I am continually amazed at how much I have learned about the restaurant industry from writing a food blog for nearly three years. Of course, it seems obvious that if you study something for that length of time, you would naturally pick up a few things along the way, but that honestly wasn't why I started Exploring Food My Way. One of the two most important lessons I've learned so far is that despite your server being the primary point of contact with a restaurant when choose to dine out, slow or "off" service can be caused by far more than just the server's lack of experience or enthusiasm. Knowing when to legitimately gripe about service takes time to develop.
The other important lesson I've taken away from this experience is the extreme volatility of the food service industry as a whole. Servers, cooks, chefs, heck, even the restaurant itself can be there one day and gone the next. I know a server who in one year worked in thirteen different restaurants. That isn't to say that there aren't some longtime stalwarts that have been around for forty, fifty, or even one hundred years (restaurants, not servers). These are clearly the exception to this generalization.
Back in February of this year, fellow photographer and camera salesman extraordinaire Dan at Campus Camera, upon finding out that I write restaurant reviews advised me about a restaurant that was serving up great food, Shorty's Subs and Salads. Even better, the restaurant was just down the road from the camera store. I didn't have time to try it that day, but I returned with a few days to find the restaurant oddly dark at a time when it should have been open. Between the time Dan had told me of the restaurant and a short while later, they had closed up shop.
Fast forward eight months later, I happened to be driving down Main Street in Kent when I drove by the old Shorty's location only to discover something had opened up in its place. Curious, I pulled in to discover Wild Papaya Thai Cuisine. My attention firmly gotten, I noted that it was roughly 5:30 on a Sunday evening and I was suddenly hungry ... for Thai food. I parked my car and approached the main door:
Wild Papaya Thai Cuisine was located at 1665 East Main Street, Kent, OH 44240 and can be reached at 330-677-0916. Parking was in the large lot in front of the building. You can check out their web presence by visiting their website or their Facebook page.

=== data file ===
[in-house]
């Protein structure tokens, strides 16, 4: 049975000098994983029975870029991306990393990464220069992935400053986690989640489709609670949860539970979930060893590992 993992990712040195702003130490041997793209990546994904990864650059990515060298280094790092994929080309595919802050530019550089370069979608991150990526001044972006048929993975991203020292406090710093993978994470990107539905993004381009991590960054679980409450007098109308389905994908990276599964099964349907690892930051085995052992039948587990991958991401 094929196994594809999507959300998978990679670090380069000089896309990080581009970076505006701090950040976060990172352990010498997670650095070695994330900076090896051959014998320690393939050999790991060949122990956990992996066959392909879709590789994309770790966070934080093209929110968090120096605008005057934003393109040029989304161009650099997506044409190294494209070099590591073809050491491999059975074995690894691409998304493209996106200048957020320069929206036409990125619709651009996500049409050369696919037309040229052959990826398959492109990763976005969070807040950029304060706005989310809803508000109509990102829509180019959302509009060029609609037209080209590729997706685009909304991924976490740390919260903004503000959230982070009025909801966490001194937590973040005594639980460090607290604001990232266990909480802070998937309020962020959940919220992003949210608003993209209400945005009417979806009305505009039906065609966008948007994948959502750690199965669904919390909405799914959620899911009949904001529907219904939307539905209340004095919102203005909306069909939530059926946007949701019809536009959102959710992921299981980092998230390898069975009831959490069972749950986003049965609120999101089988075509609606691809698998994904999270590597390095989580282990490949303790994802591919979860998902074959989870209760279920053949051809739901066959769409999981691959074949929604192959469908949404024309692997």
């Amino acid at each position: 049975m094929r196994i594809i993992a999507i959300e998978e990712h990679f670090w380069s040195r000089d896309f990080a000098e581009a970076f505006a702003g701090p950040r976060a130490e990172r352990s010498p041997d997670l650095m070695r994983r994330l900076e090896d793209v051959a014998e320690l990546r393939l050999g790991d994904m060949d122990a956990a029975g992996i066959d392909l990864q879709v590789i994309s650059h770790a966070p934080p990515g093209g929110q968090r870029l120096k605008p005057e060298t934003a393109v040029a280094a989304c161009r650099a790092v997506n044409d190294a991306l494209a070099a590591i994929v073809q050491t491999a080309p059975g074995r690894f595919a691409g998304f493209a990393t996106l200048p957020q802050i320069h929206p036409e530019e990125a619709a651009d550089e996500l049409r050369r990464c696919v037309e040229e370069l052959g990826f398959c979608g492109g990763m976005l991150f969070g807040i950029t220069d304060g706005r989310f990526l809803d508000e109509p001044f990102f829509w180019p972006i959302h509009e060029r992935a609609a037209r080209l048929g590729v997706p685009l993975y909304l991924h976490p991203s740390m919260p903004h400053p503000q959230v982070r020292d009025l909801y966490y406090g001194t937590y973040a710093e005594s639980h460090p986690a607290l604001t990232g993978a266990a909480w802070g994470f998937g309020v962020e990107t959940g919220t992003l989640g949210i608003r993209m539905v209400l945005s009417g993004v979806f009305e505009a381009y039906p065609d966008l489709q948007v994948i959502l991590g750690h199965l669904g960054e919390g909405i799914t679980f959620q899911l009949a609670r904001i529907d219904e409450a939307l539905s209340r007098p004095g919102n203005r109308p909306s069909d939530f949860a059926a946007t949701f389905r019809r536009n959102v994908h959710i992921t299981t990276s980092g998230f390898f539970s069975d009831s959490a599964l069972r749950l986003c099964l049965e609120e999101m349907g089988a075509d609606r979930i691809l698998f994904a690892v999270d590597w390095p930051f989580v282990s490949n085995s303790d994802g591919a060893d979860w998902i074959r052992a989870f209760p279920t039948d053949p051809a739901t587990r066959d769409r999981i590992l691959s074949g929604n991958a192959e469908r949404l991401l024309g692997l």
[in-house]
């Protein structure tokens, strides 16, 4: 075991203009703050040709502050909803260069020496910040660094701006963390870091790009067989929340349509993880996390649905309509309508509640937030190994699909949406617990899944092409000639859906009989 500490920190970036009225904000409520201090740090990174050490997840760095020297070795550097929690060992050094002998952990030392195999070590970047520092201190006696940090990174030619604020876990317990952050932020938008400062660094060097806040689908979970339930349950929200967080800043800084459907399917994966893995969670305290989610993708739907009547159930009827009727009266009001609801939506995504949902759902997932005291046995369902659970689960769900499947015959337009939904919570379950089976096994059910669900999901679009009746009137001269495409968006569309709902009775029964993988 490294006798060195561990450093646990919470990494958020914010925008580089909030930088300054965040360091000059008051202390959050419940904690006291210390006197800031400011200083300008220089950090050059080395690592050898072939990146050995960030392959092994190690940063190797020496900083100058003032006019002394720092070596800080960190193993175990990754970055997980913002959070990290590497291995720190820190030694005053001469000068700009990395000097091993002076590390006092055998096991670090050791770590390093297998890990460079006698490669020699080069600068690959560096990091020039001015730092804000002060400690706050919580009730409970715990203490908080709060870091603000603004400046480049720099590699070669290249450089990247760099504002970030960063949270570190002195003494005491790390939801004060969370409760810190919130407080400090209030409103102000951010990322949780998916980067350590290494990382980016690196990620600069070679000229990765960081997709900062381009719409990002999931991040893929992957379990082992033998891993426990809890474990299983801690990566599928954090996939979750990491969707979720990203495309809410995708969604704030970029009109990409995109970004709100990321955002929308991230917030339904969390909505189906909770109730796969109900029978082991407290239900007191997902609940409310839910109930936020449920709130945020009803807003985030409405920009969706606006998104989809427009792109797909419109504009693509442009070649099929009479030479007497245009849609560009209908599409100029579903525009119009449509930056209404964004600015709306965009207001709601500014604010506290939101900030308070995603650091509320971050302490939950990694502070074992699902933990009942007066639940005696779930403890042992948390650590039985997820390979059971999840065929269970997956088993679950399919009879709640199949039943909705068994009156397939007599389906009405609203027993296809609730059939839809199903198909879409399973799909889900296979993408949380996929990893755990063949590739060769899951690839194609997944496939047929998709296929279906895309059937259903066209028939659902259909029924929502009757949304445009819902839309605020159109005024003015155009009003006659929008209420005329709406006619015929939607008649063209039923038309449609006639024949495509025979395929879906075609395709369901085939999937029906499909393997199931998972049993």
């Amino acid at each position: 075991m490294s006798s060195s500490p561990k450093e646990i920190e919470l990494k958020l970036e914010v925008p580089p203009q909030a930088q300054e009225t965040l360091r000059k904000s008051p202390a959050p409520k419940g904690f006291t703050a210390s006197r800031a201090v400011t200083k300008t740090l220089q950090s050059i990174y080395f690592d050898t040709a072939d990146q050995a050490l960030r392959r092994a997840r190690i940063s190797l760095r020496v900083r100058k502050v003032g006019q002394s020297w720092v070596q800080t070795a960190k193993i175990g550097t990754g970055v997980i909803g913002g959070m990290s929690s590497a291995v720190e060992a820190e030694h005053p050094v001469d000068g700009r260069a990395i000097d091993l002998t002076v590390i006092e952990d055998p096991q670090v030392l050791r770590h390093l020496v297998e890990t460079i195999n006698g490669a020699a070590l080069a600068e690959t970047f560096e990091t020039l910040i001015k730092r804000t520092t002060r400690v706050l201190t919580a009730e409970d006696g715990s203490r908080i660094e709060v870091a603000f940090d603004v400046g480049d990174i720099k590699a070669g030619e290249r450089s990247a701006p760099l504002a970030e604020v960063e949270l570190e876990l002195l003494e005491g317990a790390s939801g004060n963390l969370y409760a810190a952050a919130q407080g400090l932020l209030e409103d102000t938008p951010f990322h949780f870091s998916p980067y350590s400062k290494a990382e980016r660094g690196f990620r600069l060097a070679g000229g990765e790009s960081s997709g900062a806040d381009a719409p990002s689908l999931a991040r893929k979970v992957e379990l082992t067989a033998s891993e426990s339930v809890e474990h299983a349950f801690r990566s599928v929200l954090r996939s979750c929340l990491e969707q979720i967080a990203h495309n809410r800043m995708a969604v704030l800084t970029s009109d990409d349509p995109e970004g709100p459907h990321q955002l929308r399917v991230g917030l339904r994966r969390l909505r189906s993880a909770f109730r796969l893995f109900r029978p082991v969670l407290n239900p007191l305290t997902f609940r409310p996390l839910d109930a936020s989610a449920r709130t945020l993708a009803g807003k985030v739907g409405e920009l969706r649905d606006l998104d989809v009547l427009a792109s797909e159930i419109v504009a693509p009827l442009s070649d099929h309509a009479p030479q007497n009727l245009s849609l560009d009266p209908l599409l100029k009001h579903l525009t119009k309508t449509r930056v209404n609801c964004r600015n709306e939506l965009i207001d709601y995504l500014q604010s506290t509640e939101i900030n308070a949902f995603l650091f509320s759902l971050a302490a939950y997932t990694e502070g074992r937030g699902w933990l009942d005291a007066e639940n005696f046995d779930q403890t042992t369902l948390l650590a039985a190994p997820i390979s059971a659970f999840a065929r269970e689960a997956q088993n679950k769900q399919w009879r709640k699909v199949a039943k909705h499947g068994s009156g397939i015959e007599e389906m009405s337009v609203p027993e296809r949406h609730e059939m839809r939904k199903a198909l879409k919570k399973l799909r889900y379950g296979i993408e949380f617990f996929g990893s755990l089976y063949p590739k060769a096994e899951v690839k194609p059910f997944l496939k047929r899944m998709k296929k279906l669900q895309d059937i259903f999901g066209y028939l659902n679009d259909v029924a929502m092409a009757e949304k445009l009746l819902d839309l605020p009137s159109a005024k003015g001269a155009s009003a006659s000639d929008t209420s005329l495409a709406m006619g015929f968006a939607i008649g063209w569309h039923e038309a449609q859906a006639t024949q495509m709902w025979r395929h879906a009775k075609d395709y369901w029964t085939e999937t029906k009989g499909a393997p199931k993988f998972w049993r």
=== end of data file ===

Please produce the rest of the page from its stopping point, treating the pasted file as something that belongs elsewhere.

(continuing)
Since I never managed to eat a meal at Shorty's, I was unfamiliar with how the interior looked before Wild Papaya took over, but I have to say that the decor was quite contemporary with a bit of traditional Thai art thrown in for good measure. When I arrived, I was one of only two tables that were occupied. I'm happy to say that within thirty minutes, another six or seven tables were seated.
My server left me with the rather sizable menu in order to take care of recent arrivals at the hostess stand:
As I looked through the menu, I saw a lot of the usual suspects: Pad Thai, Tom Yum Goong, Chicken Satay, just to name three. But I also saw some dishes that were more indicative of a serious commitment to stay true to traditional Thai cuisine. While the menu also listed several Chinese dishes (to be more accurate, I should call them Americanized Chinese), the Thai dishes looked far more interesting. I decided to start out my meal with the Tom-Sum (papaya salad):
Staying with the traditional version of this salad, tonight's dish was made with green papaya which had yet to ripen. Thus, the fruit wasn't particularly sweet (think green tomatoes versus ripe tomatoes). The papaya had been shredded thinly along with carrots and had been dressed in a dressing of nuoc cham -- typically a mixture of lime, fish sauce, chile, cilantro, sugar, and rice wine vinegar. This combination of flavors gave the papaya "slaw" the qualities of sweet, salty, spicy, and acidic. All of the flavors were nicely balanced and the spiciness of the chile was quite subtle, yet still present.